In his intervention, OLIVIER REMAUD (Paris) came back to the necessity of making visible the elements of nature, which until then were invisible, of putting back on the scene, what we did not pay attention to anymore. He postulated that by learning to look again, one opens up to a cosmopolitan relationship. The importance of scientific data intervenes at this level because it helps to understand the "living" dimension of nature and to leave the imaginary of the landscape that sometimes frightens, sometimes fascinates. Also, he invited us to move away from the sublime which only shows the radiance by creating distance. Based on “Learning the Grammar of Animacy” by Wall Kimmerer, Remaud explained that the place of language in the designation of living things is therefore that of placing forgotten audiences in the field of visible living things. Language describes the realities of ecosystems and shows the complexity of the crisis. In conclusion, the philosopher suggested that when a space is extremely destroyed, nature repairs itself through a process of "rewilding," because reparation requires that humans reinsert themselves very discreetly into nature without leaving too large a trace. Humans ought to move to the background so that other living beings can exist.

JONAS TINIUS (Saarbrücken) and ANGELICA PESARINI (Toronto) stressed the bodily dimension of injury and repair. The body can carry a history of injuries linked, for instance, to gender, racialization, and experiences of displacement and thus constitutes a political and cultural field. Based on the readings of Sara Ahmed’s text “Racialized Bodies” (2002) and Frantz Fanon’s “The Fact of Blackness” (1952), the violence of the gaze that categorizes racially and marks the deviation from the (White) norm was discussed. The question of norms is also apparent in Kader Attia’s reflections on repair that rely on the idea of leaving injury visible, found for example in “primitive” African societies.[10] Furthermore, suggestions for a “Museum of repair” were collected and the participants put forth irreparability and relationality as key prerequisites for thinking such a museum, that ideally was imagined like an open and moving space.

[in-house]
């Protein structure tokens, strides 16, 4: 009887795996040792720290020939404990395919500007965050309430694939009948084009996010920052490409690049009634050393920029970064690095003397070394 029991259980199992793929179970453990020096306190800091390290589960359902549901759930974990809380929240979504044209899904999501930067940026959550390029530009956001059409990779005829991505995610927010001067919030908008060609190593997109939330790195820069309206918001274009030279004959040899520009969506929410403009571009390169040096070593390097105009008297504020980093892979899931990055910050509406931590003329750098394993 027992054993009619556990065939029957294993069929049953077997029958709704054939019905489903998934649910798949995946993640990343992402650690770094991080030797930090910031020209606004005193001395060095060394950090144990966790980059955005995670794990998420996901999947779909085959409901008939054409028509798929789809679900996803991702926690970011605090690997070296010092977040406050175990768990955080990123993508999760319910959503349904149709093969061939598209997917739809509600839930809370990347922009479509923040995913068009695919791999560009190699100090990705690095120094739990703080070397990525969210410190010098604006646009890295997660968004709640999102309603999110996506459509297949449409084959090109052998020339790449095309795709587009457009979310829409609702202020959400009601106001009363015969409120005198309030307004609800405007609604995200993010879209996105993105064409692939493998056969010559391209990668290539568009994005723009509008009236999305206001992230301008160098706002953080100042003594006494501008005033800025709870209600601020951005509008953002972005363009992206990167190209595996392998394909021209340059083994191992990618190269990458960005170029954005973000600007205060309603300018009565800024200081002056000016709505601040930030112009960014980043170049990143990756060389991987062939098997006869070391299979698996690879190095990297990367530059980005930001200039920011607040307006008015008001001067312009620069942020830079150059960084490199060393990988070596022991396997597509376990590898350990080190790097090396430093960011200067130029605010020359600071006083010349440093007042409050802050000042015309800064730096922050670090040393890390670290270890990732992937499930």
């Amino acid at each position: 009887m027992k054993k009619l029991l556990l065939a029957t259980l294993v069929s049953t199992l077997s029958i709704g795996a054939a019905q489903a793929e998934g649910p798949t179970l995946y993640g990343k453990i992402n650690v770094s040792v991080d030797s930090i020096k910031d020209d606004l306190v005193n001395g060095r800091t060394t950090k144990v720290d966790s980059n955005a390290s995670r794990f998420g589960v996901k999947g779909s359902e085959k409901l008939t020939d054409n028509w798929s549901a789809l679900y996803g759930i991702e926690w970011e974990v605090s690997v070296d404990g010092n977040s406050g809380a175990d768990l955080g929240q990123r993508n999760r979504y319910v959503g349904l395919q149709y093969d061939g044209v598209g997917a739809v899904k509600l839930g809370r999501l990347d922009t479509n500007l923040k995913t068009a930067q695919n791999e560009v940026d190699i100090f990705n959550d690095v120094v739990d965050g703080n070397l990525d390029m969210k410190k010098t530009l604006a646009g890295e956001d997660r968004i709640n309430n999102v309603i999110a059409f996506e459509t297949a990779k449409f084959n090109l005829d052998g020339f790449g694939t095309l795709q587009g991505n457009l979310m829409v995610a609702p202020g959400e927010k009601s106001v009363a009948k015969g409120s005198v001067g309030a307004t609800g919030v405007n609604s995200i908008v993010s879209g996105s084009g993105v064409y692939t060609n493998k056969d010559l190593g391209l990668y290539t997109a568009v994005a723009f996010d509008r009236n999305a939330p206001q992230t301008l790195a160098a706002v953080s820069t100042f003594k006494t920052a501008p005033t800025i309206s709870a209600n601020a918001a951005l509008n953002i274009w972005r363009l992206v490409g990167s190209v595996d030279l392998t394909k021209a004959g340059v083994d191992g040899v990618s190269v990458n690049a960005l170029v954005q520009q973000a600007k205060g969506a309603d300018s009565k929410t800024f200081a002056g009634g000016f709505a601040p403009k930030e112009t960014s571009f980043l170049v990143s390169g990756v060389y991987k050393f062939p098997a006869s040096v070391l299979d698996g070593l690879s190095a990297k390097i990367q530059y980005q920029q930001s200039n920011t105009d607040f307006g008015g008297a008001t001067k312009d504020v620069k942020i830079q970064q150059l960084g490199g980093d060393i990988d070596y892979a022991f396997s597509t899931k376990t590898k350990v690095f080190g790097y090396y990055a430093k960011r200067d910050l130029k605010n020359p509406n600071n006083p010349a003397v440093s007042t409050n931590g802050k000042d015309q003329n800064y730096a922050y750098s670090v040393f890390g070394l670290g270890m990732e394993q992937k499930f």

The irreparable dimension in attempts to repair and their relational character were also underlined in the final discussion. Beyond that, the problematic aspect of the instrumentalization of reparation that rather aims to forget than to remember was raised. At the same time, different approaches to reparation in spheres like literature, philosophy and politics were highlighted as well as the need for “translation” of calls for reparation, especially in literary and artistic works, into political discourse.

Conference overview:


Markus Messling / Christiane Solte-Gresser (Saarland University)

Panel I with Igiaba Scego (Rome)

Panel II with Aurélia Kalisky (Centre Marc Bloch, Berlin)

Author reading by Olivier Remaud (École des hautes études en sciences sociales, Paris)

Reading session, moderated by Hannah Grimmer (Kassel University) and Jakob Wigand (Hamburg University)

Reading session, moderated by Benicien Bouchedi (Metz University) and Sahra Rausch (Gießen University)

Launch event of the new cooperation “Exzellenzlabor Europa” between Saarland University and Villa Vigoni

Artist talk with Helena Janeczek, hosted by Maike Albath (Deutschlandfunk Kultur)

Panel III with Olivier Remaud (École des hautes études en sciences sociales, Paris)

Panel IV with Jonas Tinius (Saarland University) and Angelica Pesarini (Toronto University)

[1] “Universel latéral”; Maurice Merleau-Ponty, De Mauss à Claude Lévi-Strauss, in: Signes, Paris 1960, p. 143-157, came up with the concept (p. 150). Diagne refers to it f. ex. in his article: Penser l’universel avec Etienne Balibar, in: Raison publique, No. 19, 2014/2, p. 15-21, here p. 19. See also: Souleymane Bachir Diagne, in: id. / Jean-Loup Amselle, En quête d’Afrique(s): Universalisme et pensée décoloniale, Paris 2018, p. 76.
[2] “Conscience de la blessure,” Kader Attia, La réparation c’est la conscience de la blessure, in: Leïla Cukierman, Gerty Danbury / Françoise Vergès, Décolonisons les arts, Paris 2018, p. 11-14.
[3] “[…] compenser consiste ici en une démarche visant à réparer la relation,” Felwine Sarr / Bénédicte Savoy, Restituer le patrimoine africain, Paris 2018, p. 69.
[4] See the study of a reparatory ambition in 21st century French literature by Alexandre Gefen, Réparer le monde: la littérature française face au XXIe siècle, Paris 2017.
[5] Igiaba Scego, Rome Suppressed, 11th April 2020: (2.12.2021)
[6] See: Dirk Moses, The German Catechism, in: Geschichte der Gegenwart (online), 23rd May 2021: (2.12.2021)
[7] Cf. Astrid Erll, Kollektives Gedächtnis und Erinnerungskulturen. Eine Einführung, Stuttgart 2017.
[8] Michael Rothberg, Multidirectional Memory. Remembering the Holocaust in the Age of Decolonization, Stanford, California 2009, p. 5.
[9] Ibid., p. 9.
[10] Cf. Kader Attia, Injury and Repair, in: Mousse Magazine (online), 10th May 2018: (2.12.2021)